A case study from Resolve Optics describes how a radiation resistant zoom lens on the space-based inspection tool – the Visual Inspection Poseable Invertebrate Robot (VIPIR) — enabled NASA to examine an unexplained discoloration on their Space Station Remote Manipulator System (SSRMS).
Micrometeoroid and orbital debris are a constant threat for orbiting satellites. These tiny natural or man-made items, traveling through space at speeds that can exceed 20,000 mph, can damage spacecraft, puncture instruments and disrupt operations.
Resolve Optics radiation resistant lenses are designed to provide high image resolution and minimum geometric distortion from 400 to 750 nm. All optical elements within these non-browning lens designs are made using cerium oxide doped glass or synthetic silica enabling them to withstand radiation doses of up to 100,000,000 rads and temperatures up to 55°C without discoloration or degradation of performance.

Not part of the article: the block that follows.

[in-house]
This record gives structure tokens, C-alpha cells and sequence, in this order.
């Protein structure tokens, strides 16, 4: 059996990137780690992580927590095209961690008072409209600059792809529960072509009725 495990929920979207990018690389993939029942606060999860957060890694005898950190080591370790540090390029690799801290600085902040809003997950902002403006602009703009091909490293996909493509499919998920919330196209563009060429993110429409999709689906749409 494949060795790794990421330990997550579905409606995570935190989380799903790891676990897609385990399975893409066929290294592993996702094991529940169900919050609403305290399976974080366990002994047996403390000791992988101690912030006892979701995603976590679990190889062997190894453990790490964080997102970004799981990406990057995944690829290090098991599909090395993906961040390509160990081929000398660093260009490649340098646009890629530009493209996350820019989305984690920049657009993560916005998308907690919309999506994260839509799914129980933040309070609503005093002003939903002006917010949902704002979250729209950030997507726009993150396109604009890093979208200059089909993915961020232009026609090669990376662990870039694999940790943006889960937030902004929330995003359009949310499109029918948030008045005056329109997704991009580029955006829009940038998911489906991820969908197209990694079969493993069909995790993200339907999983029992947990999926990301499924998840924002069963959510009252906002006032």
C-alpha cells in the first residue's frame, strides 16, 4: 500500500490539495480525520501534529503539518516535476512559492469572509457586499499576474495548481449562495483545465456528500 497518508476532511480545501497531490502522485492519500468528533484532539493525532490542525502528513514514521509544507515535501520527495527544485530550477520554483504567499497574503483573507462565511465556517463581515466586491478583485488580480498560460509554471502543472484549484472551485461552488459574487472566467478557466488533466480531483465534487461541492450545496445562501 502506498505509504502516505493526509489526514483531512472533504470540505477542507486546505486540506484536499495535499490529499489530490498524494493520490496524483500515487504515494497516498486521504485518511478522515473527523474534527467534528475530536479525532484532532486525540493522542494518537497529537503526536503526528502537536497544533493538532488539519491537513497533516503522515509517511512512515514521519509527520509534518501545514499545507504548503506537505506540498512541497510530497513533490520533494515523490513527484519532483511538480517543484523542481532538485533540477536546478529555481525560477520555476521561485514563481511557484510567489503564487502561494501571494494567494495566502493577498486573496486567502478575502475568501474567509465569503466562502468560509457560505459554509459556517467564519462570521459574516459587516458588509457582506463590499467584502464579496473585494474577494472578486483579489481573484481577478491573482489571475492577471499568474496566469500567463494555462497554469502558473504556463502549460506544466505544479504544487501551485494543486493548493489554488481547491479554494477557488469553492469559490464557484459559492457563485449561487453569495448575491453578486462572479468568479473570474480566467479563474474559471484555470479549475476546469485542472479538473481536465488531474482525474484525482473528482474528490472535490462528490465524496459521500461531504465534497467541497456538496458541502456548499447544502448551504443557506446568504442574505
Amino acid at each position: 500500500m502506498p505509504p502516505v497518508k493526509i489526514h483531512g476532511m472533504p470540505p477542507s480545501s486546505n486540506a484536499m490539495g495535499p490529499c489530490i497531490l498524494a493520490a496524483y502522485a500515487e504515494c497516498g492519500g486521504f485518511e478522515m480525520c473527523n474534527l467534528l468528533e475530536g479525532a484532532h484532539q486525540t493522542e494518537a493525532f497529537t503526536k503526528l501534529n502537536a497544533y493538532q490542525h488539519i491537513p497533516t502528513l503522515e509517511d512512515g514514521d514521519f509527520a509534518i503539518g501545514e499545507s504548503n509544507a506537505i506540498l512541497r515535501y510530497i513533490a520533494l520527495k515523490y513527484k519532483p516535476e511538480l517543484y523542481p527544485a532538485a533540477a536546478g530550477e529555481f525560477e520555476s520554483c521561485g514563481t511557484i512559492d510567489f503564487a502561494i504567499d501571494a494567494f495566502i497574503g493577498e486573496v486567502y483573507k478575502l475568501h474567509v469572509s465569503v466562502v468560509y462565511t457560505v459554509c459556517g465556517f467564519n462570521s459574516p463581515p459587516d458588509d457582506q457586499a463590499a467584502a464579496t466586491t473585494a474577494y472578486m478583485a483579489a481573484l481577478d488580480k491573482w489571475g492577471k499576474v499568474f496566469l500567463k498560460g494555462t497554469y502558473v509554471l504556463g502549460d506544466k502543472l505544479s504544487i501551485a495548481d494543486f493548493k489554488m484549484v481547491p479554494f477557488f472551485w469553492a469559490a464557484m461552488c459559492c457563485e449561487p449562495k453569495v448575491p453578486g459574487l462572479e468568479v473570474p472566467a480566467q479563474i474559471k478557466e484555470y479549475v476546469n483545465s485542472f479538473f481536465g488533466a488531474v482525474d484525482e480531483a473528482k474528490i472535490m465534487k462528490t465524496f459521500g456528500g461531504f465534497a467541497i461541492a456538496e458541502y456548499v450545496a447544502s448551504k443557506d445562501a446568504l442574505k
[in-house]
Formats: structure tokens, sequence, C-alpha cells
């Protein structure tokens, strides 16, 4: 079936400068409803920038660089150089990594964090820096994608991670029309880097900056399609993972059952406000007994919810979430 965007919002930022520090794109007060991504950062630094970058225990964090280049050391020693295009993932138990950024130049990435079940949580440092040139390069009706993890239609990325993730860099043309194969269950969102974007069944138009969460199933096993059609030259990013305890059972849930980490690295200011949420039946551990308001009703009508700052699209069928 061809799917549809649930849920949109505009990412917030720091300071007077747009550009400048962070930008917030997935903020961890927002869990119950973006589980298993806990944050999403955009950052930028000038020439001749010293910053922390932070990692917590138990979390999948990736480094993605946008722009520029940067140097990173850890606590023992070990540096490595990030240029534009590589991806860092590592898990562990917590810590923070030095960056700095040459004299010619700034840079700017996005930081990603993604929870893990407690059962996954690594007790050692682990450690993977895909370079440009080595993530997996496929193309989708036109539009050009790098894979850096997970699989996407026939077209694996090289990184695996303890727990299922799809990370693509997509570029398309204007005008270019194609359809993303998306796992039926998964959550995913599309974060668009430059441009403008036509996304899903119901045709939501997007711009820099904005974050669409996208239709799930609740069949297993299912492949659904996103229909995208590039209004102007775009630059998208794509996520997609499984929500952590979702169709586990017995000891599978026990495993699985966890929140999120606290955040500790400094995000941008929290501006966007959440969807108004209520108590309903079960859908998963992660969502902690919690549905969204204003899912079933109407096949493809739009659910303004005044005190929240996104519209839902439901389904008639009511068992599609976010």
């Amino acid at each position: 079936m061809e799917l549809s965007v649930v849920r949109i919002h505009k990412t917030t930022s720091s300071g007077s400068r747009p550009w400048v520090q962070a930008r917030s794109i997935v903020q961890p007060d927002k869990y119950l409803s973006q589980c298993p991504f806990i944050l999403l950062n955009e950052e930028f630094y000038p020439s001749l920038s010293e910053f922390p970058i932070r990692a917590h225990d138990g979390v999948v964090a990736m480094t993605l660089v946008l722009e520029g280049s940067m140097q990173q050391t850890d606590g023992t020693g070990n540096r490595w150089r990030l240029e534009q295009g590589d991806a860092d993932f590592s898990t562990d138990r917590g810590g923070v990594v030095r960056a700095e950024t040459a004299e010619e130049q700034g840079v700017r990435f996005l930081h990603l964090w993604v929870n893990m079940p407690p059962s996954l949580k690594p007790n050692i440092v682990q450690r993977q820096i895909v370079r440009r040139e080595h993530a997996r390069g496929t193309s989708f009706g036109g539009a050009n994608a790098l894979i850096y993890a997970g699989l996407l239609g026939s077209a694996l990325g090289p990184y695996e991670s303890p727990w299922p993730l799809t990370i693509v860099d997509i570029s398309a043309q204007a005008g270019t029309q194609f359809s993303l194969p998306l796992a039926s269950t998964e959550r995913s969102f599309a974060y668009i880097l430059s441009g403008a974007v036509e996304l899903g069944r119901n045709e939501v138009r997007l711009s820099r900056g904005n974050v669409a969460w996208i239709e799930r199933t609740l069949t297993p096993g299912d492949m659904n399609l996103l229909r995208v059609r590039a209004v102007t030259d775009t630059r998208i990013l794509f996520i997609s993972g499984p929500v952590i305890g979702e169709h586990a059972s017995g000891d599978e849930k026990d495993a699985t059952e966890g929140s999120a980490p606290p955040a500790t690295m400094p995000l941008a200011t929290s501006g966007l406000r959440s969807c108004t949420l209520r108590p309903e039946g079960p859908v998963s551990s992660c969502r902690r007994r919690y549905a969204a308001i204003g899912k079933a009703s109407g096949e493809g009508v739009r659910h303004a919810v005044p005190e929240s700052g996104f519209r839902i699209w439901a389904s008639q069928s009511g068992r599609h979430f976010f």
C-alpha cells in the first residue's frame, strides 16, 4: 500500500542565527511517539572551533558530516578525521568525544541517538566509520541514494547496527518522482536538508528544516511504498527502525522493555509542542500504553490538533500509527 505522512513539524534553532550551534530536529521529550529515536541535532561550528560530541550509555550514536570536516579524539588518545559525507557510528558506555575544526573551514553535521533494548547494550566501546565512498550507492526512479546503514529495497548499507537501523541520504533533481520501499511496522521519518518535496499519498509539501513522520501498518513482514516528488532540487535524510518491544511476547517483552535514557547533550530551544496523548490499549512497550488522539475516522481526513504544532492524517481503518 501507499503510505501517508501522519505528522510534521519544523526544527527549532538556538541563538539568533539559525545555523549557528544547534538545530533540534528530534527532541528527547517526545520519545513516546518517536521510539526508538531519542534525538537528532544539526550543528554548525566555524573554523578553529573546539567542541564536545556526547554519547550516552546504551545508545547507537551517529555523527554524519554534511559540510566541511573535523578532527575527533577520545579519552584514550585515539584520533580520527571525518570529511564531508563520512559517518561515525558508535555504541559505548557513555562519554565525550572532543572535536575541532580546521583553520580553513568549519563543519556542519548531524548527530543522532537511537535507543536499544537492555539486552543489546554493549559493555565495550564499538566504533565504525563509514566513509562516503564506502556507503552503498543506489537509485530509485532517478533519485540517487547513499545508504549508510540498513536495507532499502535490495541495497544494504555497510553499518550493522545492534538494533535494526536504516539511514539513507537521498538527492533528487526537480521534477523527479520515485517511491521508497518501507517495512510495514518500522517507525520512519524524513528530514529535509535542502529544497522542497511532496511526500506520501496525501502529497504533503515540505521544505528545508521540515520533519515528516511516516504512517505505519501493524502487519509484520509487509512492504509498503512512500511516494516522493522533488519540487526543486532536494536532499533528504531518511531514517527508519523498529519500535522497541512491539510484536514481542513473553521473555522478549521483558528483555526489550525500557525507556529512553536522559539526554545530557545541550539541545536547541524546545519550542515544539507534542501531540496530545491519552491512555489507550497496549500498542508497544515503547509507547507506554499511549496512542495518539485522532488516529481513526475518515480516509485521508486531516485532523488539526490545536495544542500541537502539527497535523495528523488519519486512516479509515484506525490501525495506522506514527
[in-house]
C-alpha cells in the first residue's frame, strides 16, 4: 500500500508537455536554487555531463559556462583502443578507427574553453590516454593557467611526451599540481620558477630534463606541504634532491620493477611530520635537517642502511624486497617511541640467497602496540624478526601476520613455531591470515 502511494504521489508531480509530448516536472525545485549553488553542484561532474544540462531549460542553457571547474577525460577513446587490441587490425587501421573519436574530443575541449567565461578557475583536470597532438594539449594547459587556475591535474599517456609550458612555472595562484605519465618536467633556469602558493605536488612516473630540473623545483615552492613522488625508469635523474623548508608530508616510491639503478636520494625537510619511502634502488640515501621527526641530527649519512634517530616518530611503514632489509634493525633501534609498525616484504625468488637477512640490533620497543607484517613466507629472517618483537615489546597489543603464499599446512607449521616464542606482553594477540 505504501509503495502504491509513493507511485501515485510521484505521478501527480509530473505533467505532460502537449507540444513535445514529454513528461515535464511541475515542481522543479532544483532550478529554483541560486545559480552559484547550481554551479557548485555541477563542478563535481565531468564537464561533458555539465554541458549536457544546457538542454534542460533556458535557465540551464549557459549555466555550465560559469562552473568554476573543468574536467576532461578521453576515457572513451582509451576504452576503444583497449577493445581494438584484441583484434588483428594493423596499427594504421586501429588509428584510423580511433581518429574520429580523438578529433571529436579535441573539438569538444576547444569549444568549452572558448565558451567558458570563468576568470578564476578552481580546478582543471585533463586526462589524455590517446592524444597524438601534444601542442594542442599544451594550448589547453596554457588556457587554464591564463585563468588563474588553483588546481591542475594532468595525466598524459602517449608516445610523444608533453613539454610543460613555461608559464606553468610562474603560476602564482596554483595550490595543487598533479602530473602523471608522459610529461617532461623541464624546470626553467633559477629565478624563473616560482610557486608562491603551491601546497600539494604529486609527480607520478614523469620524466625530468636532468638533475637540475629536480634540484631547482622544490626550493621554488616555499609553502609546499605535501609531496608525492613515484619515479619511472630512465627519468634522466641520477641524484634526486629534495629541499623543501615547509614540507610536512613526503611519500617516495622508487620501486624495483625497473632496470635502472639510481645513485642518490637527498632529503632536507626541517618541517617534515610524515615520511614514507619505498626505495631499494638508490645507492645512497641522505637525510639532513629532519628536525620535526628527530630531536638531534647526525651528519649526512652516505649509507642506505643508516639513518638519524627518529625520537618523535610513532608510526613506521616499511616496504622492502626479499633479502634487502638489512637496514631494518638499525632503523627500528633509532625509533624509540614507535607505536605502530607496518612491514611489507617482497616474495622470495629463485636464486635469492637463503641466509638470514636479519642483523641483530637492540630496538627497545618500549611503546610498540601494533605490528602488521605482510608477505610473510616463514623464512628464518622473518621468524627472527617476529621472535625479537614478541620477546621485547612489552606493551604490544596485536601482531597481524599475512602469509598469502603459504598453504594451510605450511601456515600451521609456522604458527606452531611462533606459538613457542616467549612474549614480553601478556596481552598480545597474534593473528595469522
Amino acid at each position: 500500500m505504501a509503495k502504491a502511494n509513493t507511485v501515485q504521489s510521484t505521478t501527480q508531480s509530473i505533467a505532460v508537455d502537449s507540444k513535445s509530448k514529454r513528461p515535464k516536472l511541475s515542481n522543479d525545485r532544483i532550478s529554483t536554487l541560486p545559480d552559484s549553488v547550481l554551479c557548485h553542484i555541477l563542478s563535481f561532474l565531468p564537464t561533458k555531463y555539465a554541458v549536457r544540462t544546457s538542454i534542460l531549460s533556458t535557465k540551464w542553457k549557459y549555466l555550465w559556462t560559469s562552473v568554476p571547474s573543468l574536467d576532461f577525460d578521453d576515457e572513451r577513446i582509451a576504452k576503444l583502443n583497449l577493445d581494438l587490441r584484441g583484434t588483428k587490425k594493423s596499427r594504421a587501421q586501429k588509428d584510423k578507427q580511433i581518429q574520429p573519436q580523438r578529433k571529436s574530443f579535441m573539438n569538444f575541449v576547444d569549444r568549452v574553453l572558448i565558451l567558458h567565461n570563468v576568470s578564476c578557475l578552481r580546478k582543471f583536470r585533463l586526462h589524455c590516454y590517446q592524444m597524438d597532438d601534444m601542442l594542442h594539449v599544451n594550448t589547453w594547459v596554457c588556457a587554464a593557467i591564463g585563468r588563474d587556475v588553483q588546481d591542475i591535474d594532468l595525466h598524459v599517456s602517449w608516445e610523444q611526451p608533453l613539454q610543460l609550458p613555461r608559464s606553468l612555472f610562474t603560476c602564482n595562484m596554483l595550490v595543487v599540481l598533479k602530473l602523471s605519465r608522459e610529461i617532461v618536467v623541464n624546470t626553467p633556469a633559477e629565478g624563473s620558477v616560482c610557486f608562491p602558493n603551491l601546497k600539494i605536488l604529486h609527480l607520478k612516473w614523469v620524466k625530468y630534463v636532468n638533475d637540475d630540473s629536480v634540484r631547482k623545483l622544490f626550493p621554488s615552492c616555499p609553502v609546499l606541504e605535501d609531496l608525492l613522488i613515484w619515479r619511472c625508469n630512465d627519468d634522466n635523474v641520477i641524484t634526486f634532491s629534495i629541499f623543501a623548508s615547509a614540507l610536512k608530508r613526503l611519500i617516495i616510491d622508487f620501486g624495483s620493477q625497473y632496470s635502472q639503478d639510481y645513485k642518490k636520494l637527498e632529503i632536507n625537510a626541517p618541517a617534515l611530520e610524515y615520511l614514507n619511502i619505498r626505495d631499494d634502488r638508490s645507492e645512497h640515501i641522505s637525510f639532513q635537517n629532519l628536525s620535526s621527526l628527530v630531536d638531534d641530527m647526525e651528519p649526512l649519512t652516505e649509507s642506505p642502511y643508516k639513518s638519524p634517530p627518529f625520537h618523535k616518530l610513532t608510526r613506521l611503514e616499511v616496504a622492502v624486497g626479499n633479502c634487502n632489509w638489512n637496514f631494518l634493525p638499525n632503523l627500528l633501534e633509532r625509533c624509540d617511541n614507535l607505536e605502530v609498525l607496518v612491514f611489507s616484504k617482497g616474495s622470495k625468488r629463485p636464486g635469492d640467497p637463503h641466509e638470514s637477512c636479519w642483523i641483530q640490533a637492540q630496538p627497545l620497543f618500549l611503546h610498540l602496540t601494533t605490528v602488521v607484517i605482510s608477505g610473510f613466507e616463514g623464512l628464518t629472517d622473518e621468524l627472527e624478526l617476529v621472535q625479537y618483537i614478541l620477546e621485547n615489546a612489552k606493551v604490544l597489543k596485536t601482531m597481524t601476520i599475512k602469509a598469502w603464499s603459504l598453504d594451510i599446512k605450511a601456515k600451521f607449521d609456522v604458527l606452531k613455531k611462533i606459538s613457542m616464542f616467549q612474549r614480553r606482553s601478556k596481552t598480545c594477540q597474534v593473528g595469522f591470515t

“The results from VIPIR were phenomenal,” said Ron Ticker of NASA. “From a distance of approximately eight inches, VIPIR was able to resolve details as small as three-thousandths of an inch – about ten times thinner than the thickness of a credit card. From VIPIR’s footage, we were able to discern that the black mark on the SSRMS was. in fact .a raised mass at the inspection site.”
To read case study 18 in full, please visit www.resolveoptics.com/successful-visual-inspection-of-the-space-station-robot-arm/